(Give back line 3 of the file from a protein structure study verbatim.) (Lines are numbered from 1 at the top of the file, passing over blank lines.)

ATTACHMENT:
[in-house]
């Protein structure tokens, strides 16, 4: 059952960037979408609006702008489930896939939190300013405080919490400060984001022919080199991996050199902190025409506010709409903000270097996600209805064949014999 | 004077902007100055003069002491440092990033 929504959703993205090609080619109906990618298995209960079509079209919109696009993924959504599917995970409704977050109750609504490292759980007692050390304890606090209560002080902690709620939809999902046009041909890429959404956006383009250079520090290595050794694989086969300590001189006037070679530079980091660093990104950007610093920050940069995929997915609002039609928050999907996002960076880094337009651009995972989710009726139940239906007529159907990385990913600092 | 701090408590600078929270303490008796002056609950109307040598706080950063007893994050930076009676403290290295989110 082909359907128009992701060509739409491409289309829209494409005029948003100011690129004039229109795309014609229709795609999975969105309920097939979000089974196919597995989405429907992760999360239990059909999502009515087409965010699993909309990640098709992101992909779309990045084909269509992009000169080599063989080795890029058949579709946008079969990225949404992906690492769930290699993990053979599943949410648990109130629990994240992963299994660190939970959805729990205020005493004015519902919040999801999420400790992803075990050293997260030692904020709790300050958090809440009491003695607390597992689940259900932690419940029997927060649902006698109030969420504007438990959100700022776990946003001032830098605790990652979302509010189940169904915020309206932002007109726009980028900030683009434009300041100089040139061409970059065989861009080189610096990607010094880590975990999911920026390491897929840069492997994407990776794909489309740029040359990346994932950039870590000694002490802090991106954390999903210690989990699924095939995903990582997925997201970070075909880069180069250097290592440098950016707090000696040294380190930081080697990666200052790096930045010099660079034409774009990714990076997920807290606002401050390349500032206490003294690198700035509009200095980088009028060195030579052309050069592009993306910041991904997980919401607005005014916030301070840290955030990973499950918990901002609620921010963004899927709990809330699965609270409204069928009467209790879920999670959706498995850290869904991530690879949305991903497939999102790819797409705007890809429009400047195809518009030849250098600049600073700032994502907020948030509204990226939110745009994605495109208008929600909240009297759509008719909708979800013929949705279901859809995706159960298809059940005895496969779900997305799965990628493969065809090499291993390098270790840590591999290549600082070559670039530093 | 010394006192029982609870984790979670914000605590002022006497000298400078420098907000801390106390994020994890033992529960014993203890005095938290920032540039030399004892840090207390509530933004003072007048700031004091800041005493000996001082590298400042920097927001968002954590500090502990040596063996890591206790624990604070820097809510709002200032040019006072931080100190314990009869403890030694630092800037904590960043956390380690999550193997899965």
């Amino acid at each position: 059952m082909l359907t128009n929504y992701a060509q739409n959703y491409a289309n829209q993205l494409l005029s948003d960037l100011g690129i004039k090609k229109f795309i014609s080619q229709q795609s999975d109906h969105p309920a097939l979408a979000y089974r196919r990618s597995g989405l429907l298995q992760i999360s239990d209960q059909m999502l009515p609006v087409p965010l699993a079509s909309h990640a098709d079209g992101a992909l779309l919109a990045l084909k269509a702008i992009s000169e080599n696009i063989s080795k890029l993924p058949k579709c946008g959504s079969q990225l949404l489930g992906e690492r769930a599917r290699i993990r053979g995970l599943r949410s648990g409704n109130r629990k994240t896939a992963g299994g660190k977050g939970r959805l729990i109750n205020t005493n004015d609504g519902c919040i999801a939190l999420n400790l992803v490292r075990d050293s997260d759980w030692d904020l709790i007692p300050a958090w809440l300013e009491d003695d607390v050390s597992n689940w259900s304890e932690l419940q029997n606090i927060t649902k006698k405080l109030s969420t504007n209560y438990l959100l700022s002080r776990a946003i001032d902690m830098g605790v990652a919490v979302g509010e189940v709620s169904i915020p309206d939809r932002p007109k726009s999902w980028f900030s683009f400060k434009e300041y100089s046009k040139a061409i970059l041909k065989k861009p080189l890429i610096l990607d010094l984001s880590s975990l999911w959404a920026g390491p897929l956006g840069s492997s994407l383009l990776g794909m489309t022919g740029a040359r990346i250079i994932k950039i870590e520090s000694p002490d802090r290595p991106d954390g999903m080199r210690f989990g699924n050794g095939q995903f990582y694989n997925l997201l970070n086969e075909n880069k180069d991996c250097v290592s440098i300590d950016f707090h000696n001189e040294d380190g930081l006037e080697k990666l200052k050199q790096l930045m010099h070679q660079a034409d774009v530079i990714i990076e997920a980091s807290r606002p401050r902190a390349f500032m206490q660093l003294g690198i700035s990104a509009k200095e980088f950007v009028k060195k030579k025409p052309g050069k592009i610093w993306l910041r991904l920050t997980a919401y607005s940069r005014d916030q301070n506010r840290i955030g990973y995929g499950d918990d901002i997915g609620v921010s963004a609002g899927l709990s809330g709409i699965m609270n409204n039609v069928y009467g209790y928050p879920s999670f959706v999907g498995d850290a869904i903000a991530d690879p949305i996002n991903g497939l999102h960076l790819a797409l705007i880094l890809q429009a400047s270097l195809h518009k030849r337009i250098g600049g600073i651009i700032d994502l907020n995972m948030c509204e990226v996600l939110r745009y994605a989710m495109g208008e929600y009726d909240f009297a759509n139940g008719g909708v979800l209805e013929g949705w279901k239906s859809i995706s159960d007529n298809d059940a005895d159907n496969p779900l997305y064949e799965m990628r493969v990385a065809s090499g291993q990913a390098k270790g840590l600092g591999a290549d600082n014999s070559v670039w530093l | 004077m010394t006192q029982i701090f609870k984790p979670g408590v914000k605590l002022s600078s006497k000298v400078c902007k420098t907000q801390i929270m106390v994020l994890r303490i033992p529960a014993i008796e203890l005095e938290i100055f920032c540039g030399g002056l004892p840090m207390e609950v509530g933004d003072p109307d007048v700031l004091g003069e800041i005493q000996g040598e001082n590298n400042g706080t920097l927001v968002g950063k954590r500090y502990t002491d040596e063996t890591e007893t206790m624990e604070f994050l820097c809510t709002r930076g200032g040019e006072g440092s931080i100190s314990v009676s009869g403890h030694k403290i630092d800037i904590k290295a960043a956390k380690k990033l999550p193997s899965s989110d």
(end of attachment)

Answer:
């Amino acid at each position: 059952m082909l359907t128009n929504y992701a060509q739409n959703y491409a289309n829209q993205l494409l005029s948003d960037l100011g690129i004039k090609k229109f795309i014609s080619q229709q795609s999975d109906h969105p309920a097939l979408a979000y089974r196919r990618s597995g989405l429907l298995q992760i999360s239990d209960q059909m999502l009515p609006v087409p965010l699993a079509s909309h990640a098709d079209g992101a992909l779309l919109a990045l084909k269509a702008i992009s000169e080599n696009i063989s080795k890029l993924p058949k579709c946008g959504s079969q990225l949404l489930g992906e690492r769930a599917r290699i993990r053979g995970l599943r949410s648990g409704n109130r629990k994240t896939a992963g299994g660190k977050g939970r959805l729990i109750n205020t005493n004015d609504g519902c919040i999801a939190l999420n400790l992803v490292r075990d050293s997260d759980w030692d904020l709790i007692p300050a958090w809440l300013e009491d003695d607390v050390s597992n689940w259900s304890e932690l419940q029997n606090i927060t649902k006698k405080l109030s969420t504007n209560y438990l959100l700022s002080r776990a946003i001032d902690m830098g605790v990652a919490v979302g509010e189940v709620s169904i915020p309206d939809r932002p007109k726009s999902w980028f900030s683009f400060k434009e300041y100089s046009k040139a061409i970059l041909k065989k861009p080189l890429i610096l990607d010094l984001s880590s975990l999911w959404a920026g390491p897929l956006g840069s492997s994407l383009l990776g794909m489309t022919g740029a040359r990346i250079i994932k950039i870590e520090s000694p002490d802090r290595p991106d954390g999903m080199r210690f989990g699924n050794g095939q995903f990582y694989n997925l997201l970070n086969e075909n880069k180069d991996c250097v290592s440098i300590d950016f707090h000696n001189e040294d380190g930081l006037e080697k990666l200052k050199q790096l930045m010099h070679q660079a034409d774009v530079i990714i990076e997920a980091s807290r606002p401050r902190a390349f500032m206490q660093l003294g690198i700035s990104a509009k200095e980088f950007v009028k060195k030579k025409p052309g050069k592009i610093w993306l910041r991904l920050t997980a919401y607005s940069r005014d916030q301070n506010r840290i955030g990973y995929g499950d918990d901002i997915g609620v921010s963004a609002g899927l709990s809330g709409i699965m609270n409204n039609v069928y009467g209790y928050p879920s999670f959706v999907g498995d850290a869904i903000a991530d690879p949305i996002n991903g497939l999102h960076l790819a797409l705007i880094l890809q429009a400047s270097l195809h518009k030849r337009i250098g600049g600073i651009i700032d994502l907020n995972m948030c509204e990226v996600l939110r745009y994605a989710m495109g208008e929600y009726d909240f009297a759509n139940g008719g909708v979800l209805e013929g949705w279901k239906s859809i995706s159960d007529n298809d059940a005895d159907n496969p779900l997305y064949e799965m990628r493969v990385a065809s090499g291993q990913a390098k270790g840590l600092g591999a290549d600082n014999s070559v670039w530093l | 004077m010394t006192q029982i701090f609870k984790p979670g408590v914000k605590l002022s600078s006497k000298v400078c902007k420098t907000q801390i929270m106390v994020l994890r303490i033992p529960a014993i008796e203890l005095e938290i100055f920032c540039g030399g002056l004892p840090m207390e609950v509530g933004d003072p109307d007048v700031l004091g003069e800041i005493q000996g040598e001082n590298n400042g706080t920097l927001v968002g950063k954590r500090y502990t002491d040596e063996t890591e007893t206790m624990e604070f994050l820097c809510t709002r930076g200032g040019e006072g440092s931080i100190s314990v009676s009869g403890h030694k403290i630092d800037i904590k290295a960043a956390k380690k990033l999550p193997s899965s989110d």